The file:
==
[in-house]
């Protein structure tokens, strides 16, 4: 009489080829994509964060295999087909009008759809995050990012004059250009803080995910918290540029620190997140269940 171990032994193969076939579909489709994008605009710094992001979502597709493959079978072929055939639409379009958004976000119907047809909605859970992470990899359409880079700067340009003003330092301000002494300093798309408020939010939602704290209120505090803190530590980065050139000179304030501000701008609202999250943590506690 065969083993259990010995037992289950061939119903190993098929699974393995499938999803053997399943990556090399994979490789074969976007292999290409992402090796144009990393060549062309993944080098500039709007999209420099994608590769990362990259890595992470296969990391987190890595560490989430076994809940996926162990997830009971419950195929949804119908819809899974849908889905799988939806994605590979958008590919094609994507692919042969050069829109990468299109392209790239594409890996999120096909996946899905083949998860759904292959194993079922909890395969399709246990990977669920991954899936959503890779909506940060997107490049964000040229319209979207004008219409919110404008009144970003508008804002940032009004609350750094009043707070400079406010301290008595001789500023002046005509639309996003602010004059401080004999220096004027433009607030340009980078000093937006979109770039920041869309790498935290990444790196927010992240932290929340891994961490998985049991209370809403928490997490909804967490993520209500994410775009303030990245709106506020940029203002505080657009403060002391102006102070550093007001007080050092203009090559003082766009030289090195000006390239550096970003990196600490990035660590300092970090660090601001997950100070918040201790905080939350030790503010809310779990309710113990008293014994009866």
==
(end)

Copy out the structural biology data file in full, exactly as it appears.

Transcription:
[in-house]
């Protein structure tokens, strides 16, 4: 009489080829994509964060295999087909009008759809995050990012004059250009803080995910918290540029620190997140269940 171990032994193969076939579909489709994008605009710094992001979502597709493959079978072929055939639409379009958004976000119907047809909605859970992470990899359409880079700067340009003003330092301000002494300093798309408020939010939602704290209120505090803190530590980065050139000179304030501000701008609202999250943590506690 065969083993259990010995037992289950061939119903190993098929699974393995499938999803053997399943990556090399994979490789074969976007292999290409992402090796144009990393060549062309993944080098500039709007999209420099994608590769990362990259890595992470296969990391987190890595560490989430076994809940996926162990997830009971419950195929949804119908819809899974849908889905799988939806994605590979958008590919094609994507692919042969050069829109990468299109392209790239594409890996999120096909996946899905083949998860759904292959194993079922909890395969399709246990990977669920991954899936959503890779909506940060997107490049964000040229319209979207004008219409919110404008009144970003508008804002940032009004609350750094009043707070400079406010301290008595001789500023002046005509639309996003602010004059401080004999220096004027433009607030340009980078000093937006979109770039920041869309790498935290990444790196927010992240932290929340891994961490998985049991209370809403928490997490909804967490993520209500994410775009303030990245709106506020940029203002505080657009403060002391102006102070550093007001007080050092203009090559003082766009030289090195000006390239550096970003990196600490990035660590300092970090660090601001997950100070918040201790905080939350030790503010809310779990309710113990008293014994009866």